This is not to say that “student-athletes” (I hate that term) don’t screw up. Of course they do; they’re kids away from home perhaps for the first time and they will test the waters. LSU has had its share under Miles and he did exactly what he should have done in each case: He fired the players. And they were front-line players: Ryan Perrilloux and Honey Badger Tyrann Mathieu (the latter after everyone in Baton Rouge had purchased black market Honey Badger T-shirts). I personally disagree with Miles’ decision to allow Jeremy Hill back on the team, but on balance, I like what I see in Miles as a decent human being and a very good coach, his detractors’ opinions notwithstanding.
I recently had lunch with Miles, along with my two sons-in-laws. One son-in-law was the successful bidder on the lunch which benefitted an organization for the hearing impaired. I went in expecting Miles to show up, go through the motions but to be largely aloof and distracted from the moment at hand, to simply go through the motions of fulfilling his public relations obligations.
What I saw was a man who was most attentive to his guests, quite talkative (a talkative Les Miles, imagine that!), friendly and receptive to any questions we might wish to lob his way. He spent most of the lunch talking about the difficulties experienced by his brother, who has been deaf since birth and how teachers initially believed him to be mentally retarded. We found a Les Miles who was able to talk openly about a very personal subject; we saw a man who was warm, open, congenial and personable—traits not normally associated with his predecessor at LSU.
But back to our original point. Is it coincidence that all those stories have come out in recent years about Florida, Auburn, Mississippi State, and now LSU? Three of the four—Florida, Auburn and LSU—have BCS championship trophies (LSU and Florida have two each). Mississippi State was indirectly involved in the sordid Auburn-Cam Newton story and LSU, in addition to being a two-time BCS champion, is joined at the hip with the latest accusations at Oklahoma State by virtue of Miles having coached at both schools.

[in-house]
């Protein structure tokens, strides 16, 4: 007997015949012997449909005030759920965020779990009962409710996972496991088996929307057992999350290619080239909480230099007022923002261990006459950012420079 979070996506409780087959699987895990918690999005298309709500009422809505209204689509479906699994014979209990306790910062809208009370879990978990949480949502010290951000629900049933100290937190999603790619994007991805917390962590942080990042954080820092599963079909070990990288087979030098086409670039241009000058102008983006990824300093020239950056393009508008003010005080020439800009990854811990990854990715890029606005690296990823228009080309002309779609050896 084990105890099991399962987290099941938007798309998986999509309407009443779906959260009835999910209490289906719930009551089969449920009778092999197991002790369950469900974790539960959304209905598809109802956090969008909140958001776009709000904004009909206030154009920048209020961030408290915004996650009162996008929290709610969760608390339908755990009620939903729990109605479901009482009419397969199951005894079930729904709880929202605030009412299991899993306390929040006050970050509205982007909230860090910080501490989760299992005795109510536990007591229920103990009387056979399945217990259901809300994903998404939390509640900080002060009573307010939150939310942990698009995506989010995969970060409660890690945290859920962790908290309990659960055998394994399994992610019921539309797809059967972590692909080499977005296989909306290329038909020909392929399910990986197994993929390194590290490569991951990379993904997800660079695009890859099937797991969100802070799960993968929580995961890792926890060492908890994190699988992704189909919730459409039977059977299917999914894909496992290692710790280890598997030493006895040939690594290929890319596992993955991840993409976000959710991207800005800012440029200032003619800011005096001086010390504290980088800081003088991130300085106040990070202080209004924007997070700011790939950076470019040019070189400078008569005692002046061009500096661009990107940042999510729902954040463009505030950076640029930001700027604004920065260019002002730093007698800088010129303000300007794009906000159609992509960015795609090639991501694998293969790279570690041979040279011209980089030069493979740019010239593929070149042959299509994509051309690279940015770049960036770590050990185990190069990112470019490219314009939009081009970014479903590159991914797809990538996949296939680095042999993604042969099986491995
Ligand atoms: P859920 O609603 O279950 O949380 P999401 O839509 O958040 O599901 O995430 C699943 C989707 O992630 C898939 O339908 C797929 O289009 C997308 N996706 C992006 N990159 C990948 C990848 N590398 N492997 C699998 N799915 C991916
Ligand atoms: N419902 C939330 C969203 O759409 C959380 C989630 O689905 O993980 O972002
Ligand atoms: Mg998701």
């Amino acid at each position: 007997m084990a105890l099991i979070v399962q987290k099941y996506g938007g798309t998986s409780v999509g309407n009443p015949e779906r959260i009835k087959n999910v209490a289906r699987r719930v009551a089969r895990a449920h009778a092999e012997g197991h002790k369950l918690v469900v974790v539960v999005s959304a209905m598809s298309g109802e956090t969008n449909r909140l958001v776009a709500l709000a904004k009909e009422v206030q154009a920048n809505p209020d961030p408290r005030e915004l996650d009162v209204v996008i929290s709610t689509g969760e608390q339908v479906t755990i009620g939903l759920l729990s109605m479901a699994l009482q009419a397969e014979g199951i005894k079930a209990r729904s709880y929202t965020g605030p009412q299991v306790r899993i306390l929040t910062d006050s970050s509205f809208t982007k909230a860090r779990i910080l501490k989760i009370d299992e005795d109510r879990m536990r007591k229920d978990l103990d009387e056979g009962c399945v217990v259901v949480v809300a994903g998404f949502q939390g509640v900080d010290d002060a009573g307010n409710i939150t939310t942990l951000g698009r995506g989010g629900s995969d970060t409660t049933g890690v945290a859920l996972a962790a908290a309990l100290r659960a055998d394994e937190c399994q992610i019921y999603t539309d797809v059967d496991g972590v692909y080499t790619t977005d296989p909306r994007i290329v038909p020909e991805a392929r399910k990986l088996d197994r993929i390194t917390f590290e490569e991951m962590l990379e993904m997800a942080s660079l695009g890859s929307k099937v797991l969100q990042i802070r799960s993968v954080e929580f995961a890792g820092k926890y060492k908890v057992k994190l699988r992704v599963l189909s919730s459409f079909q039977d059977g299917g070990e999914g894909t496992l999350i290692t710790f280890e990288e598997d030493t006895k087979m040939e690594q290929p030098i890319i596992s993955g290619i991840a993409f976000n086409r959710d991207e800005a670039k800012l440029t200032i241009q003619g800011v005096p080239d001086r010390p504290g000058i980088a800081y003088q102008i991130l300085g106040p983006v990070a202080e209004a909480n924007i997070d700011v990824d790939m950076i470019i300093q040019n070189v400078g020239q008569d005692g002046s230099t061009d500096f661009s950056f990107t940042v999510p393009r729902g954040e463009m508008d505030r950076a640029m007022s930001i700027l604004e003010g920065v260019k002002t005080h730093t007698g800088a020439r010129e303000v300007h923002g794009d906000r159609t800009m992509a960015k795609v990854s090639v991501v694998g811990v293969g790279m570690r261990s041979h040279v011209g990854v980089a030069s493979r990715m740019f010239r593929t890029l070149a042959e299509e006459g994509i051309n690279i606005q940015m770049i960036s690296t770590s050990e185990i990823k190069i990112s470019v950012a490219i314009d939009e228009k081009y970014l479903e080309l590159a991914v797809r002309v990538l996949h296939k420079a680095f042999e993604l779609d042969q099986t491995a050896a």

Of course, it was never necessary to do a hatchet job on Arkansas. Former Coach Bobby Petrino took care of that himself in that bone-headed motorcycle accident with a female employee/girlfriend as his passenger.
Do the Florida, Auburn and Oklahoma State stories represent the opening salvos in the campaign to take down the SEC? Perhaps. Stranger things have happened.
If so, you can look for the next shoe to drop somewhere around Tuscaloosa. (‘Bama, after all, has three BCS trophies.) There are already stories circulating about former ‘Bama players Luther Davis and D.J. Fluker. Fluker, now with the San Diego Chargers, recently tweeted that he took money while a member of the Tide football team. That may explain why ‘Bama Coach Nick Saban lost his temper (what else is new?) and walked out on his weekly news conference on Thursday. (It also explains why I shall never have a Twitter account.)
Whether or not this scenario plays out, one thing is for sure: Sports Illustrated, like the rest of the print media, has fallen upon hard times. Unlike most other periodicals, however, SI seems to be taking desperately sordid measures to forestall the inevitable: the death of a once great but now sadly mediocre—or worse—publication.